In my sixth Quarantine Sessions article for The New Leaf Journal, I discuss the interesting challenge of covering The Beatles – specifically “With a Little Help From My Friends.” The article begins with my thoughts on reinterpreting art generally, and then explores the history of The Beatles’ famous “Sgt. Pepper’s Lonely Hearts Club” album and Joe Cocker’s legendary cover of one of its best songs, “With a Little Help From My Friends.” In defiance of those who told me that I can’t cover The Beatles, I teamed up with Mark Caserta to perform our own cover of “With a Little Help From My Friends,” which you can listen to on Soundcloud.
You can find my other Quarantine Sessions articles in our series archive.
Reinterpreting Songs and Other Art
I love reinterpreting songs. Most often, I reinterpret my own work, to reconnect with it, keep it fresh, and sometimes discover something new. I enjoy reinterpreting songs by other artists for the same reason. On occasion, fellow musicians give me flack about how far I go in reinterpreting a song and pulling it from its original format. There is something to be said for not reinterpreting a song so much that it becomes unrecognizable to the audience.
Reinterpretation is not restricted to music, but it occurs in other art-forms as well. For example, there were multiple versions of Edvard Munch’s “The Scream” painting in existence prior to the iconic version that we have today. Artists copy and adapt the styles and ideas of other artists. This is how art builds upon itself, grows, and snowballs. This is especially true in the case of folk music – where reinterpretation is one of the main modes of the folk tradition. I would argue that reinterpreting, re-imagining, and adapting is one of the fundamental pillars of accessible music and performance.
“You Can’t Cover The Beatles”
Many musicians consider some songs un-coverable – either because of how prominent the songs are in popular culture or how talented the original performers were. One of the best examples are songs created by “the fab four.” In response to my ideas to cover them, I have often been met with: “Victor… you can’t cover The Beatles.” To them, I respond with a quote borrowed from F Scott Fitzgerald’s “The Great Gatsby”: “What do you mean you can’t? Of course you can!”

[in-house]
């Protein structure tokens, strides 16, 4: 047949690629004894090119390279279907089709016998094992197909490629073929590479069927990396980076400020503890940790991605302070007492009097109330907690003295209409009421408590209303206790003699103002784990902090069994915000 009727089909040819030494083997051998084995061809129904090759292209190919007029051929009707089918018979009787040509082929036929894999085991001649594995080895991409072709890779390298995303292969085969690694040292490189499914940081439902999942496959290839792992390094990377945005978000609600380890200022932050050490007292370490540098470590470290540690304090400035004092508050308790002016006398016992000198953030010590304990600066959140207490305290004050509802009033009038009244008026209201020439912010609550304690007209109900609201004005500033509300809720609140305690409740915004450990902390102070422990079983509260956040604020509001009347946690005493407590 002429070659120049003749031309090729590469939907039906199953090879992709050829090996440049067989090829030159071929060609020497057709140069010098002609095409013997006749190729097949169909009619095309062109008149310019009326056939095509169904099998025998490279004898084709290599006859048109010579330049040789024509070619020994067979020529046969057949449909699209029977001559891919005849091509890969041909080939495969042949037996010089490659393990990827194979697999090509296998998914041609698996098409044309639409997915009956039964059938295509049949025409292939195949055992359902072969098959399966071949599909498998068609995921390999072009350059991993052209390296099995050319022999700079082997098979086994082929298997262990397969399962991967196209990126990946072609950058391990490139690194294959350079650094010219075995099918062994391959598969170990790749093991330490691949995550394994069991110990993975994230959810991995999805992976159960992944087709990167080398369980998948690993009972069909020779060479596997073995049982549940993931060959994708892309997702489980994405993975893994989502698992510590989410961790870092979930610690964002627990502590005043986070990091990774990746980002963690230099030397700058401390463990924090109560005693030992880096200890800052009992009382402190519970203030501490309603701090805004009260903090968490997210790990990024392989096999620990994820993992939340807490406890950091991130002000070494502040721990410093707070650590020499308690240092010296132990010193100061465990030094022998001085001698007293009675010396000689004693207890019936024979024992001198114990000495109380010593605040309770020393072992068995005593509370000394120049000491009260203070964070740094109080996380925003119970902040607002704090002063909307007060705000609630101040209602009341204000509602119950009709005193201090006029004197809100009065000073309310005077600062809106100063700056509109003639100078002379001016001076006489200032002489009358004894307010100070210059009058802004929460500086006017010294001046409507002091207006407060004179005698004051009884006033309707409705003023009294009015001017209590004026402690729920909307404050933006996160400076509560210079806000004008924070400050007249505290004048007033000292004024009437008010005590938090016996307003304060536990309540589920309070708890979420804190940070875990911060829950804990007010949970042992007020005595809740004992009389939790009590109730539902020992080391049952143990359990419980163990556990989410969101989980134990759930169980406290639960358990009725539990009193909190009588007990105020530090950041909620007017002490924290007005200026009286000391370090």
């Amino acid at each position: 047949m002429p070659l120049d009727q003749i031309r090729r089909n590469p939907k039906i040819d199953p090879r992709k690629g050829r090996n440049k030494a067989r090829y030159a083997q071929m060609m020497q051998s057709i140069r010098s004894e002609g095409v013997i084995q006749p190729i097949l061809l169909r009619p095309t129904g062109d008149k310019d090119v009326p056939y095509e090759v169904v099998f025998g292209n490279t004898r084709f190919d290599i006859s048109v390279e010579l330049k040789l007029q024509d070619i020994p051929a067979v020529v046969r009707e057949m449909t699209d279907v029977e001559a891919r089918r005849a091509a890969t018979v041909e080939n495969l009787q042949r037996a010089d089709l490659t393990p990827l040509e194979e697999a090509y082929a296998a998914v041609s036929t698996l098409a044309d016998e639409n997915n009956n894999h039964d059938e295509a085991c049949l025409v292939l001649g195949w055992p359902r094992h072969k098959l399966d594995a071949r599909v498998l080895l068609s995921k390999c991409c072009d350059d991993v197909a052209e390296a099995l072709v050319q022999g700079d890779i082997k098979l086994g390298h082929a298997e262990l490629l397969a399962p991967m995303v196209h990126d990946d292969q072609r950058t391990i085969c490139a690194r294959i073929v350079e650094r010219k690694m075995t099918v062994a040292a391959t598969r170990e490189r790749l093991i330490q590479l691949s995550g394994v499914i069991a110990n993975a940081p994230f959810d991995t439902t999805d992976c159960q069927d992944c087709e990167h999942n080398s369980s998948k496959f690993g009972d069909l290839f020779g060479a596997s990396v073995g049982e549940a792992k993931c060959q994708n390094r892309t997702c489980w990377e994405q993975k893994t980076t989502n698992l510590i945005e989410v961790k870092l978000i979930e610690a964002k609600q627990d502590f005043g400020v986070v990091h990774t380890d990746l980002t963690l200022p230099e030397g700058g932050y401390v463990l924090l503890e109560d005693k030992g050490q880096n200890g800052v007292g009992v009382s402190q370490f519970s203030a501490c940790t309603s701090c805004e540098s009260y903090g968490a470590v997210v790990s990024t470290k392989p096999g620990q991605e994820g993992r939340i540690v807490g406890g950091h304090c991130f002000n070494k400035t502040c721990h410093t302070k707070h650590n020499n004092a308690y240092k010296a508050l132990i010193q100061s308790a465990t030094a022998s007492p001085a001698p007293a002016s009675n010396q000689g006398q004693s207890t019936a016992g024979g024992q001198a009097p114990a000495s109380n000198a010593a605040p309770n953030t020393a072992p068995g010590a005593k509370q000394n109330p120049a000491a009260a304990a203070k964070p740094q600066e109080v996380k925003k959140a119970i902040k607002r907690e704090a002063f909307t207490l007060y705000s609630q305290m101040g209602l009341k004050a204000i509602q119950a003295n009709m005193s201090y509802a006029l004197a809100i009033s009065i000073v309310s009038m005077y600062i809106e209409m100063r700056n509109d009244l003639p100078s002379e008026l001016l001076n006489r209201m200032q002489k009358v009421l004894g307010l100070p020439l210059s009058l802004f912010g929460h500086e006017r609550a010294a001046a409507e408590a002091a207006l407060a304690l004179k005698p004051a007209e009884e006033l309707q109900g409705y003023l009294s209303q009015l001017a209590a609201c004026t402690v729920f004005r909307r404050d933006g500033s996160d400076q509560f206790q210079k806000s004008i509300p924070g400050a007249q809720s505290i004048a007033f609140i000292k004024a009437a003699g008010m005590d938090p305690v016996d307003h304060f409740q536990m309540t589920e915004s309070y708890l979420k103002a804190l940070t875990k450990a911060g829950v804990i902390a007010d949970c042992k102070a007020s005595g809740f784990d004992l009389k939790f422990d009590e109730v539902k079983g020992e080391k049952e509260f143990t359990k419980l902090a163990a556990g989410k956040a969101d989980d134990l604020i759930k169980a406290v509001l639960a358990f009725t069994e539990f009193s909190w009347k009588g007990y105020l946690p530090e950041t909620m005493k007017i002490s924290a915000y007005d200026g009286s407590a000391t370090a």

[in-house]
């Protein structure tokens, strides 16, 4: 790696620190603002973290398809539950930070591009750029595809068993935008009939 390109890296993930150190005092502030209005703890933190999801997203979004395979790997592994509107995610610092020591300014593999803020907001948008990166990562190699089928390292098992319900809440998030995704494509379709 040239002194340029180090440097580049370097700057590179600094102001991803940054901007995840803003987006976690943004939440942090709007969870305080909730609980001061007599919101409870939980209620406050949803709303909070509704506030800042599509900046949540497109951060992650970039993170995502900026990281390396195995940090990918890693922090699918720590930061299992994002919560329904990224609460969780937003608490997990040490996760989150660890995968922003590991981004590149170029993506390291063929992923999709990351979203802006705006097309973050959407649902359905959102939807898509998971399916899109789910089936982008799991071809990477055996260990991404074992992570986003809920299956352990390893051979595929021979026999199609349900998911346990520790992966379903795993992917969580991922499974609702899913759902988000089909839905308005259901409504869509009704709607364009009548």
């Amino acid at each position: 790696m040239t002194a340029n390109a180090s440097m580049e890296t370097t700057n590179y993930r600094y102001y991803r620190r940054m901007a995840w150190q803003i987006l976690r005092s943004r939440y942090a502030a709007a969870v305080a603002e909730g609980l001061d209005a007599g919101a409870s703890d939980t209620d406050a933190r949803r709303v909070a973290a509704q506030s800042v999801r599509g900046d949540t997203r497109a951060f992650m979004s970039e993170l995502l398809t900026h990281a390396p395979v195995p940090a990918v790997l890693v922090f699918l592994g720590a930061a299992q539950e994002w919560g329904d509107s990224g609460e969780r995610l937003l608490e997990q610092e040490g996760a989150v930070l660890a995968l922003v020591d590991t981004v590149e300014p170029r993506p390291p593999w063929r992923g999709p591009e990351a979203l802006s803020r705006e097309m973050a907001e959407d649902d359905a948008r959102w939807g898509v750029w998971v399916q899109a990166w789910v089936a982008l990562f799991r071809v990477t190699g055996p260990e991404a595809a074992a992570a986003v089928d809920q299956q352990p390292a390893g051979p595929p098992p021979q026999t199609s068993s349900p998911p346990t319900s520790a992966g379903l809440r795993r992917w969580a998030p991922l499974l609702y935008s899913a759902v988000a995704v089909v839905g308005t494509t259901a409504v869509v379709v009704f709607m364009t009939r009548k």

Of course, I am far from the only musician to have been tempted to cover The Beatles. For every few musicians who shy away from covering them, one takes the plunge. For this reason, there are many unique covers of Beatles songs out there. Some of these covers achieved some notoriety in popular culture. It is not at all difficult to find articles with titles such as “Top 100 Beatles Covers!” For purposes of this article, I will mention just one notable song – “With a Little Help From My Friends.”
Covering The Beatles: “Sgt. Pepper’s Lonely Hearts Club Band”
The original “With a Little Help From My Friends” appeared on The Beatles’s 1967 album, “Sgt. Pepper’s Lonely Hearts Club Band.” This album broke many norms that had governed albums. Before “Sgt. Pepper’s Lonely Hearts Club Band,” albums were made to be representative of what you would hear at a live performance – bundled up for home consumption. The Beatles, who had stopped touring in 1966, released “Sgt. Pepper’s Lonely Hearts Club Band” with no intention of performing it live in the way that it sounded on the record. The atmospheric sounds and tenor of the record redefined what an album could be – not merely a replication of a live show, but a piece of art unto itself. The Beatles paved the way for other artists to create singular pieces of art in recordings that could not be replicated in a live setting.
The history and background of “Sgt. Pepper’s Lonely Hearts Club Band” makes attempts to cover its songs all the more interesting. The most notable example is Joe Cocker’s iconic cover of “With a Little Help From My Friends.”
Joe Cocker’s “With a Little Help From My Friends”
Joe Cocker (May 20, 1944-December 22, 2014) made “With a Little Help From My Friends” his own in a number of ways. He not only changed the instrumentation of the song, he performed it in a 6/8 time signature instead of The Beatles’ 4/4 time signature. Furthermore, Cocker also altered the notes and vocal melody of the song in his arrangement. As a result, his bluesy-rock version of “With a Little Help From My Friends” is all but unidentifiable until he sings the classic lines:
What would you do if I sang out of tune? Would you stand up and walk out on me?
Cocker’s cover of the song reached number one on the UK singles chart in 1968, just one year after The Beatles released the song. His live performance of the song at the 1969 Woodstock Festival is nothing short of legendary. Cocker owned his version of the song such that one would never know that he did not write it himself. In my estimation, Cocker’s “energy” set the tone for how Woodstock would be remembered.
Well after Woodstock, Cocker’s version of “With a Little Help From My Friends” was used as the theme song of “The Wonder Years,” which aired from 1988-1993. This only served to further solidify his version of the song in popular culture.
Victor V. Gurbo and Mark Caserta Cover “With a Little Help From My Friends”
Mark Caserta and I decided to cover “With a Little Help From My Friends” as part of our Quarantine Sessions series, which you can find documented in part here at The New Leaf Journal. In addition to an exciting cover, this recording was my first opportunity to test my vintage “Tiger” toy plastic guitar.
You can listen to our recording of “With a Little Help From My Friends” on Soundcloud: “With a Little Help From My Friends” (Victor V. Gurbo & Mark Caserta).